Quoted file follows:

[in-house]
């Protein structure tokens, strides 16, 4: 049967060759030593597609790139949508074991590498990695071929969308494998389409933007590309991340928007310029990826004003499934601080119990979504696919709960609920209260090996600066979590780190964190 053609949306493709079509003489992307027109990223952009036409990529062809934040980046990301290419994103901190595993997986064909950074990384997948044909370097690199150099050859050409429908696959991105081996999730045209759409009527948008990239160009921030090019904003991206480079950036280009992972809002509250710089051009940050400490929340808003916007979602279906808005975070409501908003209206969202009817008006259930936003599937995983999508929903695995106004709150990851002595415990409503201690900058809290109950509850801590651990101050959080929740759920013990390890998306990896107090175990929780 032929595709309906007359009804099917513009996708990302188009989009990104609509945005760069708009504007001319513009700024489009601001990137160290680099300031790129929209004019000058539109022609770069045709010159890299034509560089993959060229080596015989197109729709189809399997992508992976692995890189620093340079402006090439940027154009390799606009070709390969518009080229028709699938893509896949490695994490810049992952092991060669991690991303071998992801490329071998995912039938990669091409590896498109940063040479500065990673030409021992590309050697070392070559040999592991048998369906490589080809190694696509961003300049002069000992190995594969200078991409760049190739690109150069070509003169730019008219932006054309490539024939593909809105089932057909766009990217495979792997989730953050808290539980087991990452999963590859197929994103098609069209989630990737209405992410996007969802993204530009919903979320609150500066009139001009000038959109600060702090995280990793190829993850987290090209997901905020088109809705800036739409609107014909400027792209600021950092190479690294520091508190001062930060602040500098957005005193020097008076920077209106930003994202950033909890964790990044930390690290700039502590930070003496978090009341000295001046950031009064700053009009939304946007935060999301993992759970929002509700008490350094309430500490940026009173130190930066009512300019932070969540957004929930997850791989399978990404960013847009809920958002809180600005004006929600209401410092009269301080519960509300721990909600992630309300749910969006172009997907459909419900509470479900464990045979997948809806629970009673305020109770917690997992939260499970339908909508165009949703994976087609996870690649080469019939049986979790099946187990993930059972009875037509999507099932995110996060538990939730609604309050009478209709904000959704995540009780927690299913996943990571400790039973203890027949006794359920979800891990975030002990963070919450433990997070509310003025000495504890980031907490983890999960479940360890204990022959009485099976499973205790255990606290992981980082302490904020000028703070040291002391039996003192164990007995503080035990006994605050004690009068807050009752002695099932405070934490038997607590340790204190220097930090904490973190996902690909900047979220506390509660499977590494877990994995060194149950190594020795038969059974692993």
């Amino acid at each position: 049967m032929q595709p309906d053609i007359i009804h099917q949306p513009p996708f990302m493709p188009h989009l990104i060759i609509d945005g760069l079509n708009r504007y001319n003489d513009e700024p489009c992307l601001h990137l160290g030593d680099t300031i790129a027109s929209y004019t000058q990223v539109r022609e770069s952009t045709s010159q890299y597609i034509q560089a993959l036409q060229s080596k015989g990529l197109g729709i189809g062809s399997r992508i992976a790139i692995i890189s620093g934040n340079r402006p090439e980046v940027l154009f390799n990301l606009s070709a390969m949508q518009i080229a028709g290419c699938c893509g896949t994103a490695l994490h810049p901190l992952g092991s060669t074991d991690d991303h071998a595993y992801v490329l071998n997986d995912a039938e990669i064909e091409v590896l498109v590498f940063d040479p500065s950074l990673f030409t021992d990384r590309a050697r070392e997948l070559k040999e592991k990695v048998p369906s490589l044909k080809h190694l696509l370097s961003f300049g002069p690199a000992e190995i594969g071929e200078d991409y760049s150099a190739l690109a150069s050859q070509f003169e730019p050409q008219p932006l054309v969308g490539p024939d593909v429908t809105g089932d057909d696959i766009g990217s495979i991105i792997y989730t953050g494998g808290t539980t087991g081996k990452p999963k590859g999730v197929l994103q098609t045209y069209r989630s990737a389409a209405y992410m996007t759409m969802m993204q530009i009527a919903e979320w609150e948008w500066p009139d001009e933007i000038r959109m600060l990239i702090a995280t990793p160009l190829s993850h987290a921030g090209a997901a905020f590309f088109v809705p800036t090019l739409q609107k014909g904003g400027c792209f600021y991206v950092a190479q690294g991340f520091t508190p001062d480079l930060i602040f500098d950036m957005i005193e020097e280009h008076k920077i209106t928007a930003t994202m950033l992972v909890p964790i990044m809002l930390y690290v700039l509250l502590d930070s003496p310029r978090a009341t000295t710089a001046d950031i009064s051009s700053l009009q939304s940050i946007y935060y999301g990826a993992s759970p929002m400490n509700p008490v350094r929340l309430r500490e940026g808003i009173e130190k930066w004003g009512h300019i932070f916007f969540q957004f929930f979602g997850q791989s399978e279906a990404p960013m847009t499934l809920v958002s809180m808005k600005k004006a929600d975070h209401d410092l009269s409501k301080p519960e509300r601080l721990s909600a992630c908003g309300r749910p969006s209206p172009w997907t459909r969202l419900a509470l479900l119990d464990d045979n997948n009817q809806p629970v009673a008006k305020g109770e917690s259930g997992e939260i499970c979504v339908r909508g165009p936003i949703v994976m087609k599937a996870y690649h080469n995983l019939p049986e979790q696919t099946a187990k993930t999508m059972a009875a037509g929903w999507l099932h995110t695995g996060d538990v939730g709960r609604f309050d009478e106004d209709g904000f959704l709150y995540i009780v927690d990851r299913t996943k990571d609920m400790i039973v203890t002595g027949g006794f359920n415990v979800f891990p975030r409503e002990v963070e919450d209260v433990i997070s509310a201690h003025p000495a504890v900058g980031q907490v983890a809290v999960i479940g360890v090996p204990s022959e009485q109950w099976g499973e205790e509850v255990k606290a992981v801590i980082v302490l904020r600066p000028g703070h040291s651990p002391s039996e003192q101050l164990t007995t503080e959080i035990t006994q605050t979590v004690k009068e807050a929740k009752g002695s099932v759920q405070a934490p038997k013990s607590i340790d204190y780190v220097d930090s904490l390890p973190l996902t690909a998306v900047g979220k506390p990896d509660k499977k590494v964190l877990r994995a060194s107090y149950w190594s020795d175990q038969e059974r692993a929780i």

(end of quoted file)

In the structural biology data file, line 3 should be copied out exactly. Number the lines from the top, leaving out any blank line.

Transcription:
């Amino acid at each position: 049967m032929q595709p309906d053609i007359i009804h099917q949306p513009p996708f990302m493709p188009h989009l990104i060759i609509d945005g760069l079509n708009r504007y001319n003489d513009e700024p489009c992307l601001h990137l160290g030593d680099t300031i790129a027109s929209y004019t000058q990223v539109r022609e770069s952009t045709s010159q890299y597609i034509q560089a993959l036409q060229s080596k015989g990529l197109g729709i189809g062809s399997r992508i992976a790139i692995i890189s620093g934040n340079r402006p090439e980046v940027l154009f390799n990301l606009s070709a390969m949508q518009i080229a028709g290419c699938c893509g896949t994103a490695l994490h810049p901190l992952g092991s060669t074991d991690d991303h071998a595993y992801v490329l071998n997986d995912a039938e990669i064909e091409v590896l498109v590498f940063d040479p500065s950074l990673f030409t021992d990384r590309a050697r070392e997948l070559k040999e592991k990695v048998p369906s490589l044909k080809h190694l696509l370097s961003f300049g002069p690199a000992e190995i594969g071929e200078d991409y760049s150099a190739l690109a150069s050859q070509f003169e730019p050409q008219p932006l054309v969308g490539p024939d593909v429908t809105g089932d057909d696959i766009g990217s495979i991105i792997y989730t953050g494998g808290t539980t087991g081996k990452p999963k590859g999730v197929l994103q098609t045209y069209r989630s990737a389409a209405y992410m996007t759409m969802m993204q530009i009527a919903e979320w609150e948008w500066p009139d001009e933007i000038r959109m600060l990239i702090a995280t990793p160009l190829s993850h987290a921030g090209a997901a905020f590309f088109v809705p800036t090019l739409q609107k014909g904003g400027c792209f600021y991206v950092a190479q690294g991340f520091t508190p001062d480079l930060i602040f500098d950036m957005i005193e020097e280009h008076k920077i209106t928007a930003t994202m950033l992972v909890p964790i990044m809002l930390y690290v700039l509250l502590d930070s003496p310029r978090a009341t000295t710089a001046d950031i009064s051009s700053l009009q939304s940050i946007y935060y999301g990826a993992s759970p929002m400490n509700p008490v350094r929340l309430r500490e940026g808003i009173e130190k930066w004003g009512h300019i932070f916007f969540q957004f929930f979602g997850q791989s399978e279906a990404p960013m847009t499934l809920v958002s809180m808005k600005k004006a929600d975070h209401d410092l009269s409501k301080p519960e509300r601080l721990s909600a992630c908003g309300r749910p969006s209206p172009w997907t459909r969202l419900a509470l479900l119990d464990d045979n997948n009817q809806p629970v009673a008006k305020g109770e917690s259930g997992e939260i499970c979504v339908r909508g165009p936003i949703v994976m087609k599937a996870y690649h080469n995983l019939p049986e979790q696919t099946a187990k993930t999508m059972a009875a037509g929903w999507l099932h995110t695995g996060d538990v939730g709960r609604f309050d009478e106004d209709g904000f959704l709150y995540i009780v927690d990851r299913t996943k990571d609920m400790i039973v203890t002595g027949g006794f359920n415990v979800f891990p975030r409503e002990v963070e919450d209260v433990i997070s509310a201690h003025p000495a504890v900058g980031q907490v983890a809290v999960i479940g360890v090996p204990s022959e009485q109950w099976g499973e205790e509850v255990k606290a992981v801590i980082v302490l904020r600066p000028g703070h040291s651990p002391s039996e003192q101050l164990t007995t503080e959080i035990t006994q605050t979590v004690k009068e807050a929740k009752g002695s099932v759920q405070a934490p038997k013990s607590i340790d204190y780190v220097d930090s904490l390890p973190l996902t690909a998306v900047g979220k506390p990896d509660k499977k590494v964190l877990r994995a060194s107090y149950w190594s020795d175990q038969e059974r692993a929780i």